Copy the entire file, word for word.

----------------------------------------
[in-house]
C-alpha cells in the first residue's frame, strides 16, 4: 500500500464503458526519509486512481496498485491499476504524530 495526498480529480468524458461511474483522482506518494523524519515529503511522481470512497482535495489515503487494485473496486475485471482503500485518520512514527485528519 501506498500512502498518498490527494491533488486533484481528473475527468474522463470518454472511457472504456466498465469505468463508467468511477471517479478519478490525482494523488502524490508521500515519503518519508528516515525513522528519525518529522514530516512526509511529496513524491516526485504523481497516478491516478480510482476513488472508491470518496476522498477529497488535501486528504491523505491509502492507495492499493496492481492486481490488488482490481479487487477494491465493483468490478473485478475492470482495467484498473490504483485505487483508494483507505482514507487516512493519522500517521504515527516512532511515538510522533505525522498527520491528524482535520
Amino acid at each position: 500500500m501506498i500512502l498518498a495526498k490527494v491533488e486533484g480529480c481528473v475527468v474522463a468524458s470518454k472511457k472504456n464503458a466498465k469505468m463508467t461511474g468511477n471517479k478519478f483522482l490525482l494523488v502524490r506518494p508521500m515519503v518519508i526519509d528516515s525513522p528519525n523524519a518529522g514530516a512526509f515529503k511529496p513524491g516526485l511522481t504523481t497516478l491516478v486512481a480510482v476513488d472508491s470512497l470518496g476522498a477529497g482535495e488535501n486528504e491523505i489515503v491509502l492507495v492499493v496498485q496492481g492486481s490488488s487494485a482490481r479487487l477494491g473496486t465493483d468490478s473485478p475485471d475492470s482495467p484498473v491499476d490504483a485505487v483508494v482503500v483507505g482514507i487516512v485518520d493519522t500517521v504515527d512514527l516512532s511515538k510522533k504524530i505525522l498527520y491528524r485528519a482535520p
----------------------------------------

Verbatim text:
[in-house]
C-alpha cells in the first residue's frame, strides 16, 4: 500500500464503458526519509486512481496498485491499476504524530 495526498480529480468524458461511474483522482506518494523524519515529503511522481470512497482535495489515503487494485473496486475485471482503500485518520512514527485528519 501506498500512502498518498490527494491533488486533484481528473475527468474522463470518454472511457472504456466498465469505468463508467468511477471517479478519478490525482494523488502524490508521500515519503518519508528516515525513522528519525518529522514530516512526509511529496513524491516526485504523481497516478491516478480510482476513488472508491470518496476522498477529497488535501486528504491523505491509502492507495492499493496492481492486481490488488482490481479487487477494491465493483468490478473485478475492470482495467484498473490504483485505487483508494483507505482514507487516512493519522500517521504515527516512532511515538510522533505525522498527520491528524482535520
Amino acid at each position: 500500500m501506498i500512502l498518498a495526498k490527494v491533488e486533484g480529480c481528473v475527468v474522463a468524458s470518454k472511457k472504456n464503458a466498465k469505468m463508467t461511474g468511477n471517479k478519478f483522482l490525482l494523488v502524490r506518494p508521500m515519503v518519508i526519509d528516515s525513522p528519525n523524519a518529522g514530516a512526509f515529503k511529496p513524491g516526485l511522481t504523481t497516478l491516478v486512481a480510482v476513488d472508491s470512497l470518496g476522498a477529497g482535495e488535501n486528504e491523505i489515503v491509502l492507495v492499493v496498485q496492481g492486481s490488488s487494485a482490481r479487487l477494491g473496486t465493483d468490478s473485478p475485471d475492470s482495467p484498473v491499476d490504483a485505487v483508494v482503500v483507505g482514507i487516512v485518520d493519522t500517521v504515527d512514527l516512532s511515538k510522533k504524530i505525522l498527520y491528524r485528519a482535520p